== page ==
DINING AND NIGHTLIFE Apalachicola oysters are their own food group, served up with sprinklings of parmesan, chives, or “raw as you like” at restaurants scant feet from the water. Try them at Captain Snook’s or The Hut in Eastpoint, or Papa Joe’s, Boss Oyster and the Apalachicola Seafood Grill in Apalachicola. In Fort Walton Beach, check out Angler’s Beachside Grill (a favorite for families with young children) and Staff ’s, serving up shrimp since 1913. At The Grand Marlin in Pensacola Beach, the source of each seafood delight is noted on the menu. Downtown Pensacola is the center for evening enjoyment at venues like Play, where playing Skee-ball while sampling micro-

brews is part of the scene at this adult “barcade.” Vinyl Music Hall serves up music acts and the Saenger Theatre trots out comedians, musicals and the Pensacola Symphony. Walk down Palafox Street for dining options ranging from sushi and Mexican to top-rated Jackson’s Steakhouse or walk a couple of blocks to savor the venerable waterfront Pensacola Fish House. Make the family smile with a visit to Thomas Donuts in Panama City Beach, where breakfast—not just donuts—comes hot and fresh. After dark, alive with the rhythms of the night, the condo-lined waterfront rocks at venues like Club La Vela. It’s America’s largest nightclub, with its themed dance spaces and VIP rooms.

MAY–JUNE Fiesta of Five Flags

JUNE Billy Bowlegs Pirate Festival

AUGUST Florida Scallop & Music Festival

OCTOBER The Boggy Bayou Mullet Festival Destin Fishing Rodeo Northwest Florida Championship Rodeo Northwest Florida Fair

NOVEMBER Blue Angels Homecoming Air Show Florida Seafood Festival


NORTHWEST FLORIDA Fishing in Panama City Beach

FEATURED LINKS Adventures Unlimited adventuresunlimited.com

Apalachee Savannahs Scenic Byway byways.org/explore/byways/55330

Apalachicola National Forest fs.usda.gov/apalachicola

Bay Point Wyndham baypointwyndham.com

Big Bend Scenic Byway floridabigbendscenicbyway.com

Blackwater River State Forest floridastateparks.org/blackwaterriver

Blue Angels blueangels.navy.mil

Blue Mountain Beach visitsouthwalton.com/blue-mountain

Cape St. George Light visitgulf.com/cape-st-george-light

Cape San Blas Lighthouse visitgulf.com/cape-san-blas-lighthouse

Crooked River Lighthouse crookedriverlighthouse.org

Eglin Air Force Base Support Squadron eglinforcesupport.com

Florida Caverns State Park floridastateparks.org/floridacaverns

Florida Chautauqua Assembly florida-chautauqua-center.org

Florida Trail Association floridatrail.org

Florida Zip Line Adventures floridaziplineadventures.com

Fort Barrancas nps.gov/guis/planyourvisit/fort-barrancas.htm

Fort Pickens nps.gov/guis/planyourvisit/fort-pickens.htm

Grayton Beach State Park floridastateparks.org/graytonbeach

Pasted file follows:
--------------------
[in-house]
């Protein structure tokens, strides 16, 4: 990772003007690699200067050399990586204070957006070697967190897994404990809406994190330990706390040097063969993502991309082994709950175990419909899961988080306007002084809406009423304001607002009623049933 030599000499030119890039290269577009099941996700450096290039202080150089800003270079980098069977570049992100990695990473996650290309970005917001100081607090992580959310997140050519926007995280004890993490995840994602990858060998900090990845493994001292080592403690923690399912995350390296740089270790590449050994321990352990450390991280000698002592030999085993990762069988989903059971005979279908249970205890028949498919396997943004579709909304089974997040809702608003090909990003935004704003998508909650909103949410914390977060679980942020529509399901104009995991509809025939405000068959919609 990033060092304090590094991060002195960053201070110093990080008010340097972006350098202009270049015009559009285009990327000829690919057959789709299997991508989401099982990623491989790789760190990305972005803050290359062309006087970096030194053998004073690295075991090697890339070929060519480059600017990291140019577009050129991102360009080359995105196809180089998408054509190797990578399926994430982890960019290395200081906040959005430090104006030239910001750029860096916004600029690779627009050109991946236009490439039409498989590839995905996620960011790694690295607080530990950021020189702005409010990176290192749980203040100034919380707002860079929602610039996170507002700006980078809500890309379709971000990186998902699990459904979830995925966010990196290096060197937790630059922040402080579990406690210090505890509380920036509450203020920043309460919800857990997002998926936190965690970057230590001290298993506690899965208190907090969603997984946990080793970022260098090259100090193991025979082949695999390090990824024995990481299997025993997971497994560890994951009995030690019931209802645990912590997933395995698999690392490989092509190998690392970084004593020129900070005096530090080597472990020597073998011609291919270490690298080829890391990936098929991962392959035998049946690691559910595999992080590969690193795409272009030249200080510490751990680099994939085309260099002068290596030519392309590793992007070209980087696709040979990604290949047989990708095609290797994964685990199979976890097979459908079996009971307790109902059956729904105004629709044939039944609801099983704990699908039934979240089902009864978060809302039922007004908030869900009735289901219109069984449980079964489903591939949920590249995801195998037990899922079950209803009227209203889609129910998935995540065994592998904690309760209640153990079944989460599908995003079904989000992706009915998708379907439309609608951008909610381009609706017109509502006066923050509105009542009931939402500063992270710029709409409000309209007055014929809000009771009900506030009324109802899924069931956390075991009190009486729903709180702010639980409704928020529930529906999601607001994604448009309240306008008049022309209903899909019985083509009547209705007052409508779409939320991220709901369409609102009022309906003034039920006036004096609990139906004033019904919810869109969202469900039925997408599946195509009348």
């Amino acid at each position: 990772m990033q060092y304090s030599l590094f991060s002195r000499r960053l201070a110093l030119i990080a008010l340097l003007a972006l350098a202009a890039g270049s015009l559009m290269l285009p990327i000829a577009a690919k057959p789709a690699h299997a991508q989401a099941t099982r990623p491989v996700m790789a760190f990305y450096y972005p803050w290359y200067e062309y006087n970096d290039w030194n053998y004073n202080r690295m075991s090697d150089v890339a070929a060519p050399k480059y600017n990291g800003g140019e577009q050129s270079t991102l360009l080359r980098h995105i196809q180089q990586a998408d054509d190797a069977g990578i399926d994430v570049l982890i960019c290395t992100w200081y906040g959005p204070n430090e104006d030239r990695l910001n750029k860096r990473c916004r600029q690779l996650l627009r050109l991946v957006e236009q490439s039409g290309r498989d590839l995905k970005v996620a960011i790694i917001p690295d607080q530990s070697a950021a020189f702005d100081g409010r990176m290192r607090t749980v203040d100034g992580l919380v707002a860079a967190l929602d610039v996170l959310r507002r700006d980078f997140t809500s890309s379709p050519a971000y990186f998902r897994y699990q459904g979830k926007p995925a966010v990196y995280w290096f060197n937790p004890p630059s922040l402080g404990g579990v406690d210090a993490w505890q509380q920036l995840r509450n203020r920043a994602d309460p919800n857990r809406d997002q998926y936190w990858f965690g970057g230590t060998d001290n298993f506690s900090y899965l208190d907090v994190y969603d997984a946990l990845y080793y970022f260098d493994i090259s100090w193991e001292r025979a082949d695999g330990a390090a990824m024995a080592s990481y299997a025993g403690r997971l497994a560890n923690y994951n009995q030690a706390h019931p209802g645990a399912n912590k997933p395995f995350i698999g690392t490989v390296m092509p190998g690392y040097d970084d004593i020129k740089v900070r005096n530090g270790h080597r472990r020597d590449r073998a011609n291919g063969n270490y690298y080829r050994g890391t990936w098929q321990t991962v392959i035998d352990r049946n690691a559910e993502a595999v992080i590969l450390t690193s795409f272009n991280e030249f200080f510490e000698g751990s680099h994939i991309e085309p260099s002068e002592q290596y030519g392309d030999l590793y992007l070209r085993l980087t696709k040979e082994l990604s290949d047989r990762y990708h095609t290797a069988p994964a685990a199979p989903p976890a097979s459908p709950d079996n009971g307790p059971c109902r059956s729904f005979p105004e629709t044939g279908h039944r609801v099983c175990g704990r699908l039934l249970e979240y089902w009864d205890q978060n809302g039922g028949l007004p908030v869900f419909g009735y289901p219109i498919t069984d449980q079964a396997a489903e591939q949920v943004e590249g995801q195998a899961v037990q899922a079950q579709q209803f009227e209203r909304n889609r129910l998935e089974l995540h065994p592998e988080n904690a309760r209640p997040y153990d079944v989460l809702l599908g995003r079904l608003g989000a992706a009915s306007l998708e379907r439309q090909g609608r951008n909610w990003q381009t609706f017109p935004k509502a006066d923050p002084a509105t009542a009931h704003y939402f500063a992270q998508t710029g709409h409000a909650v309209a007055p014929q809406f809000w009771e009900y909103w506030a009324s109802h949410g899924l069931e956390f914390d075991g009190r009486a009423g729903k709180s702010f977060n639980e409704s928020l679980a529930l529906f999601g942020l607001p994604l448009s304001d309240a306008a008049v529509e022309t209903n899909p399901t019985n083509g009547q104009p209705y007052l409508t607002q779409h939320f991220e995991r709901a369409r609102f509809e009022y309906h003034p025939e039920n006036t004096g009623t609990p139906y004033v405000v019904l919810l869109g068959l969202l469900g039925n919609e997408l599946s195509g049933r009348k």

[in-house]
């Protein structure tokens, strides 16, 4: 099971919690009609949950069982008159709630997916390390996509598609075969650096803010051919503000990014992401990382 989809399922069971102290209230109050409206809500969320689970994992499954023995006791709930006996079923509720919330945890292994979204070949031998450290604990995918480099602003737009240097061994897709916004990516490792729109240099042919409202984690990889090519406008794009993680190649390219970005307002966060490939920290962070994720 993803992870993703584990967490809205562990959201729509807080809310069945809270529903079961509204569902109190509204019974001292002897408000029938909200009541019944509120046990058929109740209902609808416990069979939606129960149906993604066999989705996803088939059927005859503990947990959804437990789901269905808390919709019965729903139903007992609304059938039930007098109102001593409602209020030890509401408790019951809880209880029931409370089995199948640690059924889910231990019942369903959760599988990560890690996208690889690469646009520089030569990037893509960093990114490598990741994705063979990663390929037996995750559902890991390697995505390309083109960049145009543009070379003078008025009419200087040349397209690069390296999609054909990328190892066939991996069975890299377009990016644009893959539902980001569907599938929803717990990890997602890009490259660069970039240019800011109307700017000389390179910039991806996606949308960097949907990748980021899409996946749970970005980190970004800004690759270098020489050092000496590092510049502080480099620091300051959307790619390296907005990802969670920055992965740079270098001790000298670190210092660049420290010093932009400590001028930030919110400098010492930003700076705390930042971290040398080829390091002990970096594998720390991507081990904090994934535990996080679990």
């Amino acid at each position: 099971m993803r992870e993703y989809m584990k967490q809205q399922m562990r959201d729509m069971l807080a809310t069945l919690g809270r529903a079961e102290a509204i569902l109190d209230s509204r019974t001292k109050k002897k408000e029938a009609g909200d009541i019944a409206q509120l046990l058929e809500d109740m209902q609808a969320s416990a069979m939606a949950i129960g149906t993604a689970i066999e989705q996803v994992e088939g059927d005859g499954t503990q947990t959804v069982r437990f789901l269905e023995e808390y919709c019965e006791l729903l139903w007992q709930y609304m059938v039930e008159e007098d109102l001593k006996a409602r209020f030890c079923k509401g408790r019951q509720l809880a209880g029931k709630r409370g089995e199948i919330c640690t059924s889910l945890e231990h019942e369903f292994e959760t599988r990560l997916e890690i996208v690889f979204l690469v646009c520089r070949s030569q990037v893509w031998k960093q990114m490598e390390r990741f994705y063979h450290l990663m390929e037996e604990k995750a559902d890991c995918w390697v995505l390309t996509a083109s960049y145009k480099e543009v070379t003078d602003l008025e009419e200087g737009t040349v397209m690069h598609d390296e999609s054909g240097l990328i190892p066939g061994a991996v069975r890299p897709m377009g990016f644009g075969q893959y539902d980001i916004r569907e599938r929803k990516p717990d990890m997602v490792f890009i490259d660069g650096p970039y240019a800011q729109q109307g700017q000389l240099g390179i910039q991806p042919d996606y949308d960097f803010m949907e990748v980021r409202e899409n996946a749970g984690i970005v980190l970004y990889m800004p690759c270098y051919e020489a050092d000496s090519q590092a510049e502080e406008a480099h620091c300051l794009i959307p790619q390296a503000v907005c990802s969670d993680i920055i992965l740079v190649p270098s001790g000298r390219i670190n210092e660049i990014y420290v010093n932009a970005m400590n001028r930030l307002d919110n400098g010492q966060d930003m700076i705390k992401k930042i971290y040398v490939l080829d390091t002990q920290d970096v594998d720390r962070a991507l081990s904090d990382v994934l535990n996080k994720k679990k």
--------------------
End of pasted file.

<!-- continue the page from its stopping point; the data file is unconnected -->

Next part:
BEST PLACES TO SHOP

Northwest Florida is the “in spot” for sport fishing, with Destin claiming to be the “World’s Luckiest Fishing Village.” With deep water not far offshore, sailfish and cobia are prime catches. Milton is Florida’s canoeing capital, and for good reason. It’s where Coldwater Creek and Juniper Creek combine their waters into the clear, sand-bottomed Blackwater River in the heart of Blackwater River State Forest. Adventures Unlimited offers paddling and tubing trips, with cabins and camping on-site at a base camp for outdoor excursions. More than 250 miles of the Florida National Scenic Trail rambles through the wild spaces of Northwest Florida. Backpack for a week over the rolling ridges of Nokuse Plantation and Eglin Air Force Base beneath ancient longleaf pines, or dip into shorter sections for day hikes.

Try a taste of the Caribbean at Pier Park, a themed open-air mall just a block from Panama City Beach, complete with amusement rides. Browse downtown Pensacola’s galleries for inspired creations. Stroll Apalachicola to find unique treasures on every block, from fish sculptures to handmade chocolates, sponges harvested from the Gulf, dressy apparel and nautical antiques. Go wild for retro style in Fort Walton Beach, where the antiques district offers dozens of boutiques, thrift stores and specialty shops.

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SCENIC DRIVES Follow Scenic 30A to discover one of the rarest shorelines in the world, defined by Florida’s coastal dune lakes. Connecting 15 beach communities along 18.5 miles of the Gulf of

Gulfarium Marine Adventure gulfarium.com

Hidden Lagoon Golf and Racetrack hiddenlagoongolfandracetrack.com

Historic Pensacola Village historicpensacola.org

Hotel DeFuniak hoteldefuniak.com

John Gorrie Museum State Park floridastateparks.org/johngorriemuseum